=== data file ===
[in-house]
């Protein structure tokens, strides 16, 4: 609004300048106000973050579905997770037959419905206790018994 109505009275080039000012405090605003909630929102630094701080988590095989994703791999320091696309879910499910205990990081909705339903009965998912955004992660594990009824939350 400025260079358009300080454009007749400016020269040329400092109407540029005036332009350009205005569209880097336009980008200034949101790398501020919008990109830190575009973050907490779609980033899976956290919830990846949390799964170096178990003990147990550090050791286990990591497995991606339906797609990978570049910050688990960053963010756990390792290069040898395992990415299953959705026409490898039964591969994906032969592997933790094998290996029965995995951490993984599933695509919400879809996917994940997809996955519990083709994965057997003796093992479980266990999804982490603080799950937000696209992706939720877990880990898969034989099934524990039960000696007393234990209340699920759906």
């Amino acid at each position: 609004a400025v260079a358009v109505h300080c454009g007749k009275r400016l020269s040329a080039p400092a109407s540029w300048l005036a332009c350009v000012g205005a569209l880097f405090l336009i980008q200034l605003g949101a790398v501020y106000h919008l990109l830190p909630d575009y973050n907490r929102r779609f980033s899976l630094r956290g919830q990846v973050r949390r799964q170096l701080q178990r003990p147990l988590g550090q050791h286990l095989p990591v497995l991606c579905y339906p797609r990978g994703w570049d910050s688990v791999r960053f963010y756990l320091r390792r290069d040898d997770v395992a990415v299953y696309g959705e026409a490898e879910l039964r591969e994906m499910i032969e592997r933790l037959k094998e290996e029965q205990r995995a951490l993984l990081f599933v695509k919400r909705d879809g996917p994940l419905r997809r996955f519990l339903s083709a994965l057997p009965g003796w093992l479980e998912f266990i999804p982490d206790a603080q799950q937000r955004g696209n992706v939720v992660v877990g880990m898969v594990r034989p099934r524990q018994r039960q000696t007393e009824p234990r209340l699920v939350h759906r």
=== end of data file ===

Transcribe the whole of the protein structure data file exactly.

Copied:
[in-house]
């Protein structure tokens, strides 16, 4: 609004300048106000973050579905997770037959419905206790018994 109505009275080039000012405090605003909630929102630094701080988590095989994703791999320091696309879910499910205990990081909705339903009965998912955004992660594990009824939350 400025260079358009300080454009007749400016020269040329400092109407540029005036332009350009205005569209880097336009980008200034949101790398501020919008990109830190575009973050907490779609980033899976956290919830990846949390799964170096178990003990147990550090050791286990990591497995991606339906797609990978570049910050688990960053963010756990390792290069040898395992990415299953959705026409490898039964591969994906032969592997933790094998290996029965995995951490993984599933695509919400879809996917994940997809996955519990083709994965057997003796093992479980266990999804982490603080799950937000696209992706939720877990880990898969034989099934524990039960000696007393234990209340699920759906």
């Amino acid at each position: 609004a400025v260079a358009v109505h300080c454009g007749k009275r400016l020269s040329a080039p400092a109407s540029w300048l005036a332009c350009v000012g205005a569209l880097f405090l336009i980008q200034l605003g949101a790398v501020y106000h919008l990109l830190p909630d575009y973050n907490r929102r779609f980033s899976l630094r956290g919830q990846v973050r949390r799964q170096l701080q178990r003990p147990l988590g550090q050791h286990l095989p990591v497995l991606c579905y339906p797609r990978g994703w570049d910050s688990v791999r960053f963010y756990l320091r390792r290069d040898d997770v395992a990415v299953y696309g959705e026409a490898e879910l039964r591969e994906m499910i032969e592997r933790l037959k094998e290996e029965q205990r995995a951490l993984l990081f599933v695509k919400r909705d879809g996917p994940l419905r997809r996955f519990l339903s083709a994965l057997p009965g003796w093992l479980e998912f266990i999804p982490d206790a603080q799950q937000r955004g696209n992706v939720v992660v877990g880990m898969v594990r034989p099934r524990q018994r039960q000696t007393e009824p234990r209340l699920v939350h759906r």